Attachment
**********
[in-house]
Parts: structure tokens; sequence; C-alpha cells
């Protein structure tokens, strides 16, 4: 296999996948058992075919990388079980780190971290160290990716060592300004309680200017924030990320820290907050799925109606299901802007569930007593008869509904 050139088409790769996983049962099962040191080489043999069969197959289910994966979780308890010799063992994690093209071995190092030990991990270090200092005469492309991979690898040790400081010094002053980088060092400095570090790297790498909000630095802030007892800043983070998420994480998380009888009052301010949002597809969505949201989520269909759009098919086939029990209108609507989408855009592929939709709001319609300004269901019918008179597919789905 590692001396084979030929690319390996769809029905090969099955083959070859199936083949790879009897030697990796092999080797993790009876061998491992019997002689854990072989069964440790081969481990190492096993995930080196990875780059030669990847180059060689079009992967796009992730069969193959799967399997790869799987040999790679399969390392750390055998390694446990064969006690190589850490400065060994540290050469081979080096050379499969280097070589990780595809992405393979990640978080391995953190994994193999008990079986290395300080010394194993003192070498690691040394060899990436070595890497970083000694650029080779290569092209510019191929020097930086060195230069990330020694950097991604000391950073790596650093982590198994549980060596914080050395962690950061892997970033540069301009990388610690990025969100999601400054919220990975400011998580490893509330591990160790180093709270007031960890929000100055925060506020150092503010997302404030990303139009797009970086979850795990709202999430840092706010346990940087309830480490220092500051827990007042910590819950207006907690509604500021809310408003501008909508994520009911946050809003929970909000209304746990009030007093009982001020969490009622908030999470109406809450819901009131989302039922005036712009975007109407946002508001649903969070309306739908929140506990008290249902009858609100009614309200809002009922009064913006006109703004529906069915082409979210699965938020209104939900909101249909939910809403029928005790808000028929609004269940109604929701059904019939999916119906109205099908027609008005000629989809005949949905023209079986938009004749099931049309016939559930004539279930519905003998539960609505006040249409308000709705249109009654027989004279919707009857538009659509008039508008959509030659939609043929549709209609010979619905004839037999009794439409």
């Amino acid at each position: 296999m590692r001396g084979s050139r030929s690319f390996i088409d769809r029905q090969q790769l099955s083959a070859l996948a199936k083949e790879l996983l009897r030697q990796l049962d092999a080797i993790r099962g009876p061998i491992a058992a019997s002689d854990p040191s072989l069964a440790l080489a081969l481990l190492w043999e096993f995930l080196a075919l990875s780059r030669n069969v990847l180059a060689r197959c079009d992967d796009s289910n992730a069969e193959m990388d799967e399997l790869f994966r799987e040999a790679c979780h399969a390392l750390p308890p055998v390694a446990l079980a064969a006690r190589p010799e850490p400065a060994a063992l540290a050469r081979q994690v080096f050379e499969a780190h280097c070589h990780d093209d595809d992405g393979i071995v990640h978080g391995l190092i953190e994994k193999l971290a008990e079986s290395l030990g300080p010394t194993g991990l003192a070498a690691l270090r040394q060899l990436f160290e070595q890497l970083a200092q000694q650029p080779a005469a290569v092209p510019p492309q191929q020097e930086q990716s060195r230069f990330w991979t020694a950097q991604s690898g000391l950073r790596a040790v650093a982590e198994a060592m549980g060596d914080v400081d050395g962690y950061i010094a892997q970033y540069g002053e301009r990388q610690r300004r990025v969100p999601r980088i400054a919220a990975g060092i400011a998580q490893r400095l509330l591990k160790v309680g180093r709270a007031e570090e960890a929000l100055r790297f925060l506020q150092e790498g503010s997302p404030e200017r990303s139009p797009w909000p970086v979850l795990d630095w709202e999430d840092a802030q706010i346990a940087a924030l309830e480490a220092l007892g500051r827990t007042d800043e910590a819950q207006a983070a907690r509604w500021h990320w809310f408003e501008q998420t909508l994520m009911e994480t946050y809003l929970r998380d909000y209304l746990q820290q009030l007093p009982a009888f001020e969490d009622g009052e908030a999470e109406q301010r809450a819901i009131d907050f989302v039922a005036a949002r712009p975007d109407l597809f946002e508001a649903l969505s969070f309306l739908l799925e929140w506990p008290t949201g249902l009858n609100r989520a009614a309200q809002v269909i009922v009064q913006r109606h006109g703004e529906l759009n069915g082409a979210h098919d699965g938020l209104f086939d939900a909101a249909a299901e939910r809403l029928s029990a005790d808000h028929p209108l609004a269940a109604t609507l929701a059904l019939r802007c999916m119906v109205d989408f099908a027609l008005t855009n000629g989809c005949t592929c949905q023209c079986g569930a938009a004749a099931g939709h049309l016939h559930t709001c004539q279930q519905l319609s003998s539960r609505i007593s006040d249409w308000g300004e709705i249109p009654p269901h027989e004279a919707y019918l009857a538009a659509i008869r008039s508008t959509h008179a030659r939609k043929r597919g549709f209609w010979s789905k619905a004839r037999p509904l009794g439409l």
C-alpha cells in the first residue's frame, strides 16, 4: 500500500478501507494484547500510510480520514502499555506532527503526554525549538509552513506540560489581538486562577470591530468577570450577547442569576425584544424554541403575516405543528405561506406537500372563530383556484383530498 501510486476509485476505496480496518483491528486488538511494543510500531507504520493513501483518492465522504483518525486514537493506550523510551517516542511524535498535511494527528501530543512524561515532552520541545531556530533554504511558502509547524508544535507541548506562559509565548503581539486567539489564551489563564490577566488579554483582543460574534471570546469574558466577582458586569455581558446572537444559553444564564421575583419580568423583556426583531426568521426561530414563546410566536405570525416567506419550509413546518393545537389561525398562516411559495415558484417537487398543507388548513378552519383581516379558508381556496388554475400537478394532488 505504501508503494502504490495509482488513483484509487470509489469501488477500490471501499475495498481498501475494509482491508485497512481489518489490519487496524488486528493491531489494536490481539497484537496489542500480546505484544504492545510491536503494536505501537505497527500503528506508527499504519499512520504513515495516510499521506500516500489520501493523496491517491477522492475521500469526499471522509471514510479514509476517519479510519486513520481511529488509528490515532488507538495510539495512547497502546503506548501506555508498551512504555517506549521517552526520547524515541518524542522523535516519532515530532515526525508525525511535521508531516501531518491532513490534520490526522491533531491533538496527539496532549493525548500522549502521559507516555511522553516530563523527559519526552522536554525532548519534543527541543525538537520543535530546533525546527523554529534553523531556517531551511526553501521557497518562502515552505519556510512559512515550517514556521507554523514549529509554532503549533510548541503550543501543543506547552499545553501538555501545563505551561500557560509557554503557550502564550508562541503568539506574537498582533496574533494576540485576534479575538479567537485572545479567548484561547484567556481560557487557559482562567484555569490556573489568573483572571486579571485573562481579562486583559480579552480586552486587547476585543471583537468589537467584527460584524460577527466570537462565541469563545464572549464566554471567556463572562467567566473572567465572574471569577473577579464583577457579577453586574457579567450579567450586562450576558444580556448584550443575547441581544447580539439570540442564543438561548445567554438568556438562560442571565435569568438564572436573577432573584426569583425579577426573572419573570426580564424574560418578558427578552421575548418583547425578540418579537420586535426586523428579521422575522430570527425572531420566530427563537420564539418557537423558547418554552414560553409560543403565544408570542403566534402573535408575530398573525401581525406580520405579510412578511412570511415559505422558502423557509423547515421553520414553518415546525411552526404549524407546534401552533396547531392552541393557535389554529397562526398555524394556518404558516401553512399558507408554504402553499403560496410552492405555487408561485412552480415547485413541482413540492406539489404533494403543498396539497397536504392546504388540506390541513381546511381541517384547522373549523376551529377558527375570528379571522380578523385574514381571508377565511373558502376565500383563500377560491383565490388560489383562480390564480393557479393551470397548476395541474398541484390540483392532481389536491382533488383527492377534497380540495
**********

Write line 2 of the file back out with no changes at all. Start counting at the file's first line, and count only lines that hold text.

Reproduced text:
Parts: structure tokens; sequence; C-alpha cells